Following the country’s decision to leave the EU – Brexit – and the Prime Minister, David Cameron’s decision to step down, last week, it was officially announced by Transport Secretary, Patrick McLaughlin, that the airport expansion decision would be delayed for the second time.
The original decision over which airport to expand –Heathrow or Gatwick – was delayed from the end of last year to this summer. However, many weren’t surprised, albeit disappointed, to learn that it had again been pushed to one side.
The decision however over expansion is critical. The UK risk losing out to other countries with larger hub airports and capacity such as Amsterdam and Dubai. Demand for travel in the UK isn’t slowing down. In fact, it’s growing at such a rate the two largest airports in the country, Heathrow and Gatwick, will be at capacity in a matter of months. The UK has seen record passenger growth according to annual passenger numbers published by the Civil Aviation Authority, far out stripping that predicted by the Department for Transport – 17 million more people have flown than it predicted, taking the total number of passengers in 2015 to 251 million.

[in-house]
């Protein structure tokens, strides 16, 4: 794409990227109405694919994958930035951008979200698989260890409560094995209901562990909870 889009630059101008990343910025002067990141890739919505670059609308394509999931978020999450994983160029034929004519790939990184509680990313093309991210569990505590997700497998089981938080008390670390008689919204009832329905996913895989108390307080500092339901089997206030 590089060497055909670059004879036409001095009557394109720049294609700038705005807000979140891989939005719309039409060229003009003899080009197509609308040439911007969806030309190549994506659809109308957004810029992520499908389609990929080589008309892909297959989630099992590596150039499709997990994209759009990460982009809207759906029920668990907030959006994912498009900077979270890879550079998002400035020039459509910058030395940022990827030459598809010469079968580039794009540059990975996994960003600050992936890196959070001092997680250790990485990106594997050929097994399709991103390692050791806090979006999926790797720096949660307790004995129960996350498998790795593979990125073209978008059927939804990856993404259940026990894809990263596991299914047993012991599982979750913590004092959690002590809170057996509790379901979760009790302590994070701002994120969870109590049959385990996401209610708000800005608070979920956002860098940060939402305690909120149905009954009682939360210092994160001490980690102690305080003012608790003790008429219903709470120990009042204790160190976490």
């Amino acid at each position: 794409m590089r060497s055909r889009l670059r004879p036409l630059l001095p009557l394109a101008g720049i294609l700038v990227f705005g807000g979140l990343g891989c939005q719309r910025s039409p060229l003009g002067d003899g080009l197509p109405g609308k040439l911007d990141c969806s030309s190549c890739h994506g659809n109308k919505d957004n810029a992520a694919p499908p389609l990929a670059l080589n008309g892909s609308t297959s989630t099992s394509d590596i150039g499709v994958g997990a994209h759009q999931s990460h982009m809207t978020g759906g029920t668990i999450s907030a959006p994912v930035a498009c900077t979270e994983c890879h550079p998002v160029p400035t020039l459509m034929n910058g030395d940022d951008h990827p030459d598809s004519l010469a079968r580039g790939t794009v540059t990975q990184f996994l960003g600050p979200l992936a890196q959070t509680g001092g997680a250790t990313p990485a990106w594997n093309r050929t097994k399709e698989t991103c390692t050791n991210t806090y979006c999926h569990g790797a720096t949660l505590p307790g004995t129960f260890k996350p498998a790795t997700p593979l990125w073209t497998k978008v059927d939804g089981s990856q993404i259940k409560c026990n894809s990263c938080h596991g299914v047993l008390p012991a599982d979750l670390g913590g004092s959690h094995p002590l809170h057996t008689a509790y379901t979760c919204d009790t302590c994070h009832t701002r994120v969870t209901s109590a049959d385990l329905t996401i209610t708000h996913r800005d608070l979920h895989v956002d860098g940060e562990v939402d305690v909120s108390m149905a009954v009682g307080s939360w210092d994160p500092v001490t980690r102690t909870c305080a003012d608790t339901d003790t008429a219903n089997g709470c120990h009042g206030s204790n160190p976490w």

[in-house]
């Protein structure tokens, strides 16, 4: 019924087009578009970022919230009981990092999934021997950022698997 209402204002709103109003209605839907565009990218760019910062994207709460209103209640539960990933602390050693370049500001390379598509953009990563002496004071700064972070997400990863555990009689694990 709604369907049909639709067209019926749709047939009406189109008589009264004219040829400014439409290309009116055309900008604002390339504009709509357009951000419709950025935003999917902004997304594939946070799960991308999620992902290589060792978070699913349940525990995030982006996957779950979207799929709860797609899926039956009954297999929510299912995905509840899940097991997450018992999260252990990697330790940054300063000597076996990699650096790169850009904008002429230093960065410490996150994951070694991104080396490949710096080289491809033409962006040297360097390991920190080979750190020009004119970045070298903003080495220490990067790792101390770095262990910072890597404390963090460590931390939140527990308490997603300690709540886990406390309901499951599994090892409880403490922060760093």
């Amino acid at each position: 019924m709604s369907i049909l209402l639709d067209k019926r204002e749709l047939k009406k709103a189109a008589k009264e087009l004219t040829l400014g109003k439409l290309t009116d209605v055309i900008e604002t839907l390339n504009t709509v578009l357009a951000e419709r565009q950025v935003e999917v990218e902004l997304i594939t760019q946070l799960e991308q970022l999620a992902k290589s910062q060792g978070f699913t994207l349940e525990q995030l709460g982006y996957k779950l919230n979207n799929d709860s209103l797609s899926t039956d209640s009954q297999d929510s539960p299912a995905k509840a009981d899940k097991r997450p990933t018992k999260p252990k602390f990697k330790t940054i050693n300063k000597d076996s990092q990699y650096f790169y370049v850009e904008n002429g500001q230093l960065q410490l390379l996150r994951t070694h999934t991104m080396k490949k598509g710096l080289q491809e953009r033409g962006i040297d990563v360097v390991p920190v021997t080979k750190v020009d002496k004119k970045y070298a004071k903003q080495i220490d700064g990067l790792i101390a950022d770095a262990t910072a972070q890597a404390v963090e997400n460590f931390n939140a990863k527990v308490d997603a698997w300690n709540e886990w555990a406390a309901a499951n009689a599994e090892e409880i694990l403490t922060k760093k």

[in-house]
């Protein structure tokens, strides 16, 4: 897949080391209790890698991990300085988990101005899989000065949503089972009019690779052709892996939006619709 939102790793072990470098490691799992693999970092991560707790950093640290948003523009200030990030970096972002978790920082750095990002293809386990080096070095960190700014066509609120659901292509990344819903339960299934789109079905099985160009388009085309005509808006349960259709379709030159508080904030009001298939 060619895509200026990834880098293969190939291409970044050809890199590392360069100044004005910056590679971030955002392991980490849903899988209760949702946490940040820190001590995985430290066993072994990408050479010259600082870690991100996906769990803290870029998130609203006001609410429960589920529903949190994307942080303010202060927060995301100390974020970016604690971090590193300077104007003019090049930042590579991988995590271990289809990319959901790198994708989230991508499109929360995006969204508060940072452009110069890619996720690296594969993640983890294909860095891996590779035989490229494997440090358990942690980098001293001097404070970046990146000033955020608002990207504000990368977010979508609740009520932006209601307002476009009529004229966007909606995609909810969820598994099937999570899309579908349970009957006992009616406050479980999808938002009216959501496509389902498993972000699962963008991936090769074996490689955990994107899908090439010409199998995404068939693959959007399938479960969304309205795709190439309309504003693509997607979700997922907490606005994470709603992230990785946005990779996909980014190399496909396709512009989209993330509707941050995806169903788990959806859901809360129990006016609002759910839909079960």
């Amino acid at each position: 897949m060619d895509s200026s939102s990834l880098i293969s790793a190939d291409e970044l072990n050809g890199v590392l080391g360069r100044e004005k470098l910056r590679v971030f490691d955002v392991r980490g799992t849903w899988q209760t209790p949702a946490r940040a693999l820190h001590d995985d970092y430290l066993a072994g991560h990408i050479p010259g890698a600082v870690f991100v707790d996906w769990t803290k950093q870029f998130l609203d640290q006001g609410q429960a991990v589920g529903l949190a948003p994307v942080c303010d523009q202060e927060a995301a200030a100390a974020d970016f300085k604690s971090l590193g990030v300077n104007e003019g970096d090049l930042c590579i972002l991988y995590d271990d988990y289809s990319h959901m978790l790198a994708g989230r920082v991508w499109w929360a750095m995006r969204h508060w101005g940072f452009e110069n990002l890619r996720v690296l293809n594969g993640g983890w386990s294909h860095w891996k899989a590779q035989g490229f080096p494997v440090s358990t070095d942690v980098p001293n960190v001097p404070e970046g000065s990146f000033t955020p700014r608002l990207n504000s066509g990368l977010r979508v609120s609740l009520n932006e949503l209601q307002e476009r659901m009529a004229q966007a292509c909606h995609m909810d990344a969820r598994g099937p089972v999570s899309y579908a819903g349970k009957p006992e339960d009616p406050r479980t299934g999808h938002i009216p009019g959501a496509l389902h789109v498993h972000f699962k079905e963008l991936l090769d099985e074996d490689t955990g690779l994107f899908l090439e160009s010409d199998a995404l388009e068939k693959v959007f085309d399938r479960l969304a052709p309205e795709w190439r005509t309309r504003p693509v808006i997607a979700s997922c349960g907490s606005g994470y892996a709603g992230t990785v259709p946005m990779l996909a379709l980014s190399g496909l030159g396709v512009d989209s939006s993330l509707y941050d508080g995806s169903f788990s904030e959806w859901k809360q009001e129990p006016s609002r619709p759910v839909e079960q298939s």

Speaking about the Government’s announcement, AOA Chief Executive Darren Caplan said:
“The AOA is deeply disappointed that a year on from the Airports Commission’s Final Report, the Government has announced a further delay to its response to the Commission, until at least October. This is despite the Government’s firm commitment to decide by the end of 2015, which was then delayed until this summer. This additional delay comes at a time when all are agreed that clear action is needed to demonstrate the UK is open for business and confident about its future.
“At this time of increased uncertainty, the Government should be putting its foot on the accelerator of the UK economy – not delaying making important infrastructure decisions that can help it succeed. We continue to urge the Government to make a decision on airport capacity as soon as possible.
“We also urge the Government to update its Aviation Policy Framework as soon as possible too. The Framework was set in 2013 yet the Department for Transport’s own passenger forecasts from then show that London and South East airports will all be full up by 2030 and airports outside the South East will be filling up from 2040. As well as delivering the additional capacity the UK needs to enable world-class links to both existing and emerging markets, the Government really does need to show some urgency on wider UK airports policy, setting out how we can make better use of existing airport capacity around the UK, for example modernising UK airspace and enhancing surface access links to airports.”